Ask mr Brain...all will be explained

PUBLISHED : Tuesday, 20 July, 1999, 12:00am
UPDATED : Tuesday, 20 July, 1999, 12:00am

How do telephones work? The telephone is one of the simplest modern devices. A very basic telephone would have three parts, a switch that connects and disconnects the phone from the network - generally called the hook switch, it connects when you lift the handset; an 8-ohm speaker, and a microphone which, in the past was as simple as carbon granules compressed between two thin metal plates. Sound waves from your voice would compress and decompress the granules changing their resistance and modulating the current flowing through the microphone.

In a modern phone, there is an electronic microphone, amplifier and a circuit in place of carbon granules and loading coil. The mechanical bell is often replaced by a speaker and a circuit to give a pleasant ringing tone.

When manual switchboards were used a long time ago, a pair of copper wires running from a house would connect it to a central office in the middle of town.

A switchboard operator sat in front of the board with one jack for every set of wire.

Above the jacks, small lights lit up when someone picked up the handset on their telephone. The hook switch completed the circuit and lit up the small lights.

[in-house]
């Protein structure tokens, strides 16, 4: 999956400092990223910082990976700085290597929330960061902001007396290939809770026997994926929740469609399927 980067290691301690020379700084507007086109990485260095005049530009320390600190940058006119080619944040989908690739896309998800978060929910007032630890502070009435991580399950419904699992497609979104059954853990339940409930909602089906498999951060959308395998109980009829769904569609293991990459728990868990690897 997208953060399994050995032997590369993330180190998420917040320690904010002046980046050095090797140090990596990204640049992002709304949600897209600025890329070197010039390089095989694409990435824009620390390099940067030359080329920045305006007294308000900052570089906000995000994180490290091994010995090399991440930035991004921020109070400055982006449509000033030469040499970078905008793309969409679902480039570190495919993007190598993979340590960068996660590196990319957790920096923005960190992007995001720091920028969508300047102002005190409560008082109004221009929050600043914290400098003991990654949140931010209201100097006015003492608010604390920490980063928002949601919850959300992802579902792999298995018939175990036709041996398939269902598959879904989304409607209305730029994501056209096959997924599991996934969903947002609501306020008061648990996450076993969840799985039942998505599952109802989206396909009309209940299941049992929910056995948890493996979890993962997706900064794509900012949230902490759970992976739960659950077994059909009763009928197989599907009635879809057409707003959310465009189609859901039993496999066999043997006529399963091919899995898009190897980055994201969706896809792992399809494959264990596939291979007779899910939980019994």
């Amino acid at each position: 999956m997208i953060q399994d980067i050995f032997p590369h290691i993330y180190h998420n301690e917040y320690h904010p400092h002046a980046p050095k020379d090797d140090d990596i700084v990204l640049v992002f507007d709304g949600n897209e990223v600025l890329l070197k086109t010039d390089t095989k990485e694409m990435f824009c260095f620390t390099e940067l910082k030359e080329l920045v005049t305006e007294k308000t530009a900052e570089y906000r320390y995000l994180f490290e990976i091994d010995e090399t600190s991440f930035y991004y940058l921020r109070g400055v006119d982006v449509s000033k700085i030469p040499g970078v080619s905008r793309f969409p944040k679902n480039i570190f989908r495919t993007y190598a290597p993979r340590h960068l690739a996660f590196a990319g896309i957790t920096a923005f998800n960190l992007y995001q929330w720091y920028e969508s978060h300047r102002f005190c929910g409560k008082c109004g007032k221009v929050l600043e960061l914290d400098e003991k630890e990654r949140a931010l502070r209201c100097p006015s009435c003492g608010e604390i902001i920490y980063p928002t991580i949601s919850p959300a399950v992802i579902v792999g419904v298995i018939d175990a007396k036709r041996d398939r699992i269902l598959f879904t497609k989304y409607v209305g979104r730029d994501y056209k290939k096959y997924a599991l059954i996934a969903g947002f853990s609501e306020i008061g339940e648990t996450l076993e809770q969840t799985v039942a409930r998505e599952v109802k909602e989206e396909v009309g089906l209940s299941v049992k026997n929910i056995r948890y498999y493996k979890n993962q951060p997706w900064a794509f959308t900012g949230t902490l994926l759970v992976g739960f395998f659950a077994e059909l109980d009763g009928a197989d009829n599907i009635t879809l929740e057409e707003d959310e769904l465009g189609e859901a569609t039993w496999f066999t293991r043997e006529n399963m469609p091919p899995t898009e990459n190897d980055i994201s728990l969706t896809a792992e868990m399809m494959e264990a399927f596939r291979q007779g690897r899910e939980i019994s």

The operator picked up the handset and asked callers who they wanted to speak to. The operator would then send a ring signal to recipients and wait for them to pick up the phone.

In systems we use today, the operator has been replaced by an electronic switch and when you pick up the phone, the switch senses the completion of your circuit and gives out a dial tone to let you know your phone is working properly so that you can go ahead and dial.

Where are the highest and lowest temperatures found in the world? Why do temperatures vary in different places? YINDY CHOW SIU-YIN Yuen Long Merchants Association Secondary School The lowest temperature ever recorded was in Antarctica, -89.2 degrees Celsius. It was recorded in 1983, at the Russian Base, Vostok. In addition to being the coldest place on earth it is also the wettest and the driest! Ninety per cent of Antarctica is covered by ice, and Antarctica contains 70 per cent of the Earth's fresh water and 90 per cent of its ice. It is also the driest place on Earth because Antarctica is technically a desert and receives no less than five centimetres of precipitation a year - about the same as the Sahara Desert.

The highest temperature recorded 57.7 degrees Celsius was in Africa, Libya in Al'Aziziyah, on September 13, 1992.

The lowest temperature technically possible is -273.15 degrees Celsius, known as absolute zero.

Temperatures of different regions vary according to their proximity to the sea and the equator, altitude and many other factors.

For example, the Arctic circle is cold because it is far away from the equator which receives the most of the sun's direct energy, but the Himalayas are also very cold because of its high altitude.